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It has been a productive first quarter for the VPA with 5 new PSPs gazetted into relevant planning schemes, ongoing work on Fishermans Bend ICP (Infrastructure Contributions Plan), strides being made in Shepparton’s regional growth areas and an update on our home of Cremorne.
January saw approval of Beveridge Central (Mitchell), Minta Farm, Cardinia Creek South (both Casey), Sunbury South and Lancefield Road (both Hume), providing for approximately 35,000 new dwellings in the southeast and north of Melbourne. This was a big win for a State Government that hangs its hat on ‘getting things done’ and rounded out their ‘100,000 lot’ promise.
The Minta Farm PSP includes a controversial lot cap as an incentive to fund essential road infrastructure early. The PSP requires that prior to the subdivision of the 1,001th residential lot the central north-south arterial road must be delivered. This type of lot cap approach is rarely used, and ratio: understands that in most instances Council has treated the result as a ‘soft’ cap.
The Minta Farm panel report makes for a must-read for anyone working in the space. ratio: made submissions to the Panel that introducing an arbitrary lot cap is more likely to compromise the success of the PSP than it is to achieve timely funding of the essential infrastructure. The lot cap approach taken is viewed as arbitrary as all traffic experts involved agreed that there was no nexus between traffic capacity and the 1,000 lot cap. Furthermore, mechanisms already exist in the form of Infrastructure Contribution Plans and planning permit conditions, that ensure staged infrastructure funding and delivery. We consider this will still continue to be the case but only time will tell.
In February, the State Government (re)announced 12 new PSPs producing approximately 50,000 new dwellings and 50,000 new jobs. The VPA statement of expectations 2018/19 (released in September last year), included these PSP areas and gives them priority for the financial year ahead.
The introduction of Infrastructure Contributions Plans (ICPs) was one of Growth Area Planning’s biggest news item last year. Four ICPs were gazetted last year for Donnybrook- Woodstock, Mt Atkinson and Tarneit Plains, Plumpton and Kororoit. This year, those same ICPs have been reverted to an ‘interim’ status pending the recalculation of Infrastructure costings.
We understand that this is not due to any existential issue with ICPs or the legislative framework surrounding them but is instead due to the initial infrastructure calculations being contested.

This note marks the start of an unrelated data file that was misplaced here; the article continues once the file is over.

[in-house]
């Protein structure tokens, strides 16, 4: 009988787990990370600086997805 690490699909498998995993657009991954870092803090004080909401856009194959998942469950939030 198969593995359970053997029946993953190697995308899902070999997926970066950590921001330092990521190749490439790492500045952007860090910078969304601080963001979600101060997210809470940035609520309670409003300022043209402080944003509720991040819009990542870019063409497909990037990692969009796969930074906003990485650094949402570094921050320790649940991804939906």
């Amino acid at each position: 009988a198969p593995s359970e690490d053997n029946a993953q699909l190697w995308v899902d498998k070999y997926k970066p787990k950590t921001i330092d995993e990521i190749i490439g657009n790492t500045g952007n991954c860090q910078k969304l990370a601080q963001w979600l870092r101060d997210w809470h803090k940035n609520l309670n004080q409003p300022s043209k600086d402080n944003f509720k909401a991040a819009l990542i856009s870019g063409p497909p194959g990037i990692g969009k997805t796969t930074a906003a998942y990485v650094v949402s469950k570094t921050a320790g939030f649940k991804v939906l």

On the subject of ICP’s, the Fishermans Bend ICP is still eagerly awaited by numerous land owners and stakeholders alike. The introduction of new Fishermans Bend policy was intended to herald the extension of the CBD, an area of approximately 480 hectares, or 192 MCGs. The precinct is intended to create housing for 80,000 residents and jobs for 80,000 workers. Whilst the revised vison for the precinct has been generally welcomed, development in the new precinct has been stalled, as any substantial development must wait for the incorporation of the final ICP. Notwithstanding, current expectations are that the Fisherman’s Bend ICP will be finalised and gazetted mid-year.
In lieu of the ICP, there is an alternate route for development to be assessed through an Independent Advisory Committee, which has been set up by the Minister. The committee has been formed to advise on land in Fishermans Bend currently subject to permit applications as well as future applications that meet a number of requirements, including the provision of appropriate development contributions. We understand that a fully resolved development proposal could potentially join this Advisory Committee process and be determined prior to the ICP being finalised, however, our understanding is that this avenue has not yet been utilised by existing permit applicants. This further highlights the need for clarity around the final framework and contribution requirements for the largest Urban Renewal Precinct in Australia.
Arden Urban Renewal Precinct is another precinct in need of an ICP, but the plan itself is still in its ‘visioning’ phase so there’s still plenty of opportunity left to make a submission. The Arden Vision document was released in July last year. It is expected that a discussion paper should be released by Q3 of this year with a draft of the Structure Plan due by the end of the year.
Many of you would have read David Crowder’s (Director: Planning) article on the new Commercial 3 Zone and the inclusion of our own home of Cremorne as a Pilot Enterprise Precinct. Yarra City Council and the VPA have announced the preparation of a Cremorne Place Implementation Plan. We understand that the project is in its very infancy and that timeframes stakeholder engagement will commence mid-year.
2019 looks to be a busy year for Regional PSP’s with Shepparton leading the charge with two ongoing PSPs at this stage. The Shepparton North East Precinct Structure Plan, a mainly residential PSP, has just been submitted to the minister for approval. The Shepparton South East Precinct Structure Plan is currently at a stakeholder’s engagement stage with community exhibition commencing later in the year.
The VPA is consequently preparing a 2050 Regional City Growth Plan for Shepparton – Mooroopna. We understand that the community feedback on the key issue and opportunities report finished last week and that a draft plan is in the second half of this year.
All in all, it looks to be a busy start to 2019 with significantly more to come from the VPA over the next 9 months.
If you have any queries or require assistance, please feel free to contact Andrew Guthrie or your existing contact at ratio:
Author: Andrew Guthrie, Senior Planner